Communication Deficit

Communication Deficit

I often wonder if my readers understand the everyday challenges of my autism world? Especially the ones with no experience with autism? You don’t know it if you don’t live it. How could you? And what could I do to keep things real for you guys? Today’s post will give you a glimpse on our one such everyday challenge i.e. Communication!

As you know I have a 5-year-old daughter with mild autism whom I fondly call Buttercup. You look at her and she would appear perfectly normal. Her disorder appears insignificant to the untrained eye. My daughter is verbal, and I thank God for that. However, a verbal child with autism isn’t the same as a neurotypical child who speaks. My words would make more sense to you as you read along.

When she was younger she would repeat every word we said, just like a parrot. My little parrot could recite all the nursery rhymes and mimic every single dialogue of her favourite cartoon (with exact same tone and facial expressions). Sounds like fun? Right? Believe me, it’s not. At first it seemed cute but after asking a simple question like ‘Do you want a cookie or a cracker?’ and asking it the 8th time and still getting back the reply ‘Do you want a cookie or a cracker?’ rather than her actual preference, is very frustrating. The term is Echolalia, she’s unable to put her own thoughts into words and therefore just repeats whatever she hears.

Fast forward to present day, things have improved. She can now say basic greetings and tell her personal details such as name, age, birthday, address etc. when asked. She has now moved on from singular, echoic words to partial sentences and phrases like “Scared, fright, run away” when she’s being scolded or “happy, great job” when she likes something I did. Her mind is beyond mesmerizing and her memory is like nothing I’ve ever seen. She giggles more than any child I’ve ever met. And she sings! When she is singing a song, she doesn’t miss a word. She has a speech delay, but she is not miserable. And we all work together to make sure we understand her.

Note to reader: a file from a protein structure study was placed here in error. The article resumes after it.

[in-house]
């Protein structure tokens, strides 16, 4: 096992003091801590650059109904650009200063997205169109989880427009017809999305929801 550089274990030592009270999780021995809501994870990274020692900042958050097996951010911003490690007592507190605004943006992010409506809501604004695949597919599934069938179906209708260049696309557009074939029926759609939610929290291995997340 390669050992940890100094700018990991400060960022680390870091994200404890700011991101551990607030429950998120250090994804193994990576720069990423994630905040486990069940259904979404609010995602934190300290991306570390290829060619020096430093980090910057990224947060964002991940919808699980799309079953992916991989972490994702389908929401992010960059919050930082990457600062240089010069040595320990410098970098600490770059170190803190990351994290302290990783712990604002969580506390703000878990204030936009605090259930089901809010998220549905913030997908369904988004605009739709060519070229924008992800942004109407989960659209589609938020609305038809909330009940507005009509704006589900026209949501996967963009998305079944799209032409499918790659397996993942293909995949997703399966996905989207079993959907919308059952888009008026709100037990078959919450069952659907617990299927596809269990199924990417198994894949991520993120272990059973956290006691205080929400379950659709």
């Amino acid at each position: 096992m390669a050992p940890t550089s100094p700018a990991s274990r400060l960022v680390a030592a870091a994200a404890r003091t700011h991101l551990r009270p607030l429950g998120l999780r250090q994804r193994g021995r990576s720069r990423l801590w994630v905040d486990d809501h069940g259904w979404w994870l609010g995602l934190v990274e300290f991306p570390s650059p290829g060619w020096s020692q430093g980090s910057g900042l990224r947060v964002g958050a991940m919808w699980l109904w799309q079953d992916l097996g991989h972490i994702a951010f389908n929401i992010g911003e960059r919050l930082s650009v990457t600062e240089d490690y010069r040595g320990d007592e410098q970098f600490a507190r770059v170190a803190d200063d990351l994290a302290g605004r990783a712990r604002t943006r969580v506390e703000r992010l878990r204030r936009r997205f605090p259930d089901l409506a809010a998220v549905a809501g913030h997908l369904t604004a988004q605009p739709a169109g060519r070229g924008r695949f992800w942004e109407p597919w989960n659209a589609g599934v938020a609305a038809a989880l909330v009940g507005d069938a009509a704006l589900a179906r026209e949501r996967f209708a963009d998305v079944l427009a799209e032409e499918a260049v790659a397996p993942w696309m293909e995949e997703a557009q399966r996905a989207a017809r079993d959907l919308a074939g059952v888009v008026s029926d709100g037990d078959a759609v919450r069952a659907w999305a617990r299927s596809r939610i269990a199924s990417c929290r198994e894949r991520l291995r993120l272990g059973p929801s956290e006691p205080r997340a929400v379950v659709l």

Even though we may appear like a seasoned Autism family, yet there are often days and instances when we fail, when there’s a great disconnect in communication. When we misunderstand her needs without knowing we misunderstood them, because of the communication gap — again, despite our best efforts. Like few days back ….. I notice her opening the fridge door. Thinking she wants a candy again, I offer her one. She takes it happily but says ‘I want Cow’. She continues saying ‘I want Cow’ every now & then. Oh, may be its something she learnt at school or could be scripting again so I ignore. Off she goes to my elder one, ‘I want Cow’. Oh, maybe she’s lost one of those little figurines of farm animals that she plays with. So the elder one finds the cow and gives it to her. After a while, she goes again ‘I want Cow’. We are all baffled to this point. Oh, so it’s a silly joke she has come up with and wants us to join her in the play, ‘I want Dog’, ‘I want cat’ we are all sharing our pet preferences now. You have any better idea? I mean there isn’t much you can do if your kid wants a Cow! Suddenly it occurs to me that maybe she wants milk. She recently learnt that cow gives us milk and unable to find the correct word, she’s asking for cow instead of milk. Logical! Looks like I’ve cracked the code!

I take her by hand, walk over to fridge, open the door, reach out for the milk jar and show it to her ‘Do you want milk? ‘I want Cow’ she says and I follow her gaze towards the top shelf of the fridge. And her eyes are stuck on a yogurt tub kept there, with a Cow’s picture on it.

Welcome to my world. Now you know ………

And I’m reminded too, Communication still is, our biggest struggle.



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